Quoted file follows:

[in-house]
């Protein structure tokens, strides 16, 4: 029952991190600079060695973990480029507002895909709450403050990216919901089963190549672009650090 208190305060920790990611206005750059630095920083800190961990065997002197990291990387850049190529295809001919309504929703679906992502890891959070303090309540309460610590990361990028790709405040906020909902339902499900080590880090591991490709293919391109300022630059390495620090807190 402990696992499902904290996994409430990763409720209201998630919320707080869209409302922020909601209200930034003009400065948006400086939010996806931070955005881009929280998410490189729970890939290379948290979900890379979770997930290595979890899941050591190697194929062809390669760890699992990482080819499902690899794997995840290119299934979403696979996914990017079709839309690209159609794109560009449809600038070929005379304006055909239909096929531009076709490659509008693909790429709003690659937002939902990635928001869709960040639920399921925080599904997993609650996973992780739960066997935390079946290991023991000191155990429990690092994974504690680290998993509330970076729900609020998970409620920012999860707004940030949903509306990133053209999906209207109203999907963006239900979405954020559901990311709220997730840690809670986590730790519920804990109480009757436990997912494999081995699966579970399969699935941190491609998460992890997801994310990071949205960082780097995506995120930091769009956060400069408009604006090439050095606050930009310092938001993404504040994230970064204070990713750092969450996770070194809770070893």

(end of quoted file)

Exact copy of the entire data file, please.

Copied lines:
[in-house]
């Protein structure tokens, strides 16, 4: 029952991190600079060695973990480029507002895909709450403050990216919901089963190549672009650090 208190305060920790990611206005750059630095920083800190961990065997002197990291990387850049190529295809001919309504929703679906992502890891959070303090309540309460610590990361990028790709405040906020909902339902499900080590880090591991490709293919391109300022630059390495620090807190 402990696992499902904290996994409430990763409720209201998630919320707080869209409302922020909601209200930034003009400065948006400086939010996806931070955005881009929280998410490189729970890939290379948290979900890379979770997930290595979890899941050591190697194929062809390669760890699992990482080819499902690899794997995840290119299934979403696979996914990017079709839309690209159609794109560009449809600038070929005379304006055909239909096929531009076709490659509008693909790429709003690659937002939902990635928001869709960040639920399921925080599904997993609650996973992780739960066997935390079946290991023991000191155990429990690092994974504690680290998993509330970076729900609020998970409620920012999860707004940030949903509306990133053209999906209207109203999907963006239900979405954020559901990311709220997730840690809670986590730790519920804990109480009757436990997912494999081995699966579970399969699935941190491609998460992890997801994310990071949205960082780097995506995120930091769009956060400069408009604006090439050095606050930009310092938001993404504040994230970064204070990713750092969450996770070194809770070893």